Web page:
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THE MIDNIGHT PRESSURE
THERE is something very weird and haunting about the midnight. It is one thing to be called out to visit the sick at noontide, but there is something awful when the call comes at the midnight. A telegram at the noon may be something or nothing, but a telegram in the stillness of the midnight is startling. And so we use the midnight as the symbol of our deepest and most desolate need. The majority of us have had experience of the season. The lights have gone out, and the soft, genial breeze has changed into a nipping night wind, and there is no companionable sound in the streets. We feel lonely and desolate and cold. And yet God’s saints have had some wonderful happenings in the midnight. “Which of you shall have a friend and shall go unto him at midnight?” And countless numbers have turned to the heavenly Friend, and they have found wonderful light and provision in His presence. The Word of the Lord is full of song rising from the hearts of those whose 120night time has been changed into morning through their communion with the heavenly Friend. Here is a little chorus of praises: “Thou hast visited me in the night”; “In the night His song shall be with me”; “At midnight I will arise and give thanks”; “At midnight Paul and Silas prayed and sang praises.” All these pilgrims of the night felt the pressure of the cold loneliness and they were driven to the heavenly Refuge and found the grace of God.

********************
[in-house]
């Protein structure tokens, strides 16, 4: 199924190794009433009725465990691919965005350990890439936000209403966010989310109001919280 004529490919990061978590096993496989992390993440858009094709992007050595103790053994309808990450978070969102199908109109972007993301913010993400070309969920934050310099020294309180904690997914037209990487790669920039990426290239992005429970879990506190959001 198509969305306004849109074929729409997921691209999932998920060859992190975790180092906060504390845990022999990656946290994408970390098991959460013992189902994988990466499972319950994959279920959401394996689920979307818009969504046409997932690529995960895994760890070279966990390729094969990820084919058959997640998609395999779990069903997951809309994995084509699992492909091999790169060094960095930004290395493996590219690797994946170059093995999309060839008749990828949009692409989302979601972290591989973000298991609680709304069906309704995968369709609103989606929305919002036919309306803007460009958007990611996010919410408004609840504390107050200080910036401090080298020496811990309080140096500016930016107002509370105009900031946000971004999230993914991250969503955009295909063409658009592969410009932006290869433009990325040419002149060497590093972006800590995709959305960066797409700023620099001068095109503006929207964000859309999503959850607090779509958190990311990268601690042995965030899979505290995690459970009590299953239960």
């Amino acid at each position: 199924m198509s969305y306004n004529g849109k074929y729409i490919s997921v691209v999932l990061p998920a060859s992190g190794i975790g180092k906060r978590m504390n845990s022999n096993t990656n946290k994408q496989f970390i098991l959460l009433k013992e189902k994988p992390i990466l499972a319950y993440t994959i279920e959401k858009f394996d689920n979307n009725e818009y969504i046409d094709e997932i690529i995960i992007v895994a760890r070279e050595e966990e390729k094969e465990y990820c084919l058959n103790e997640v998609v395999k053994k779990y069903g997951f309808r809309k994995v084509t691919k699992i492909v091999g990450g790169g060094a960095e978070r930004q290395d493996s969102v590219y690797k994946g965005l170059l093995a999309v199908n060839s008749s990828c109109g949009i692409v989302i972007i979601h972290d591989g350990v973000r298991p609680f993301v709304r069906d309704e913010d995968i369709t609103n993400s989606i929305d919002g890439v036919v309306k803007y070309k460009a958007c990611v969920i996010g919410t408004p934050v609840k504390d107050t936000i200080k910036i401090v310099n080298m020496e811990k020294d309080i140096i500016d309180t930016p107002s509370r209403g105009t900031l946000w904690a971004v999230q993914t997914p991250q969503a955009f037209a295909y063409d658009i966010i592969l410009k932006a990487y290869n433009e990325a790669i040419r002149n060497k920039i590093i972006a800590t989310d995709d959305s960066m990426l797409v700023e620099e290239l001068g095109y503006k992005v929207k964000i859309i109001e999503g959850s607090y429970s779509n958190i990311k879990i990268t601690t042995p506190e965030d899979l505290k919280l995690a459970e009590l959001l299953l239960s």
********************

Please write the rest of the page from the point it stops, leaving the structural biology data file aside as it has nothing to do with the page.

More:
But the very parable from which I have taken this sentence about the visit of the friend in the midnight seems to suggest that God may delay His bounty and that importunity is needed if we are to obtain His aid. Looked at superficially it would seem that the all-comfortable and self-engrossed friend was unwilling to arise from bed and give the loaves that were asked by the shameless knocker at the door. But the teaching is rather this: if continued knocking can overcome the surliness of a well-bedded friend, what will it accomplish when the Friend is the ever-ready, all-compassionate, and sleepless Lord? If continued prayer can overcome reluctance, how will it fare when it deals with goodwill? It is one of the “how much more “arguments of Jesus Christ. If your friend, snugly ensconced 122in his bed, and unwilling to go out in the cold night, and angry at being disturbed, will at length respond to your importunate knocking, “how much more shall your Father which is in heaven!” And, therefore, we are bidden to ask and to go on asking, to knock and to go on knocking, and the desires of our heart shall be satisfied.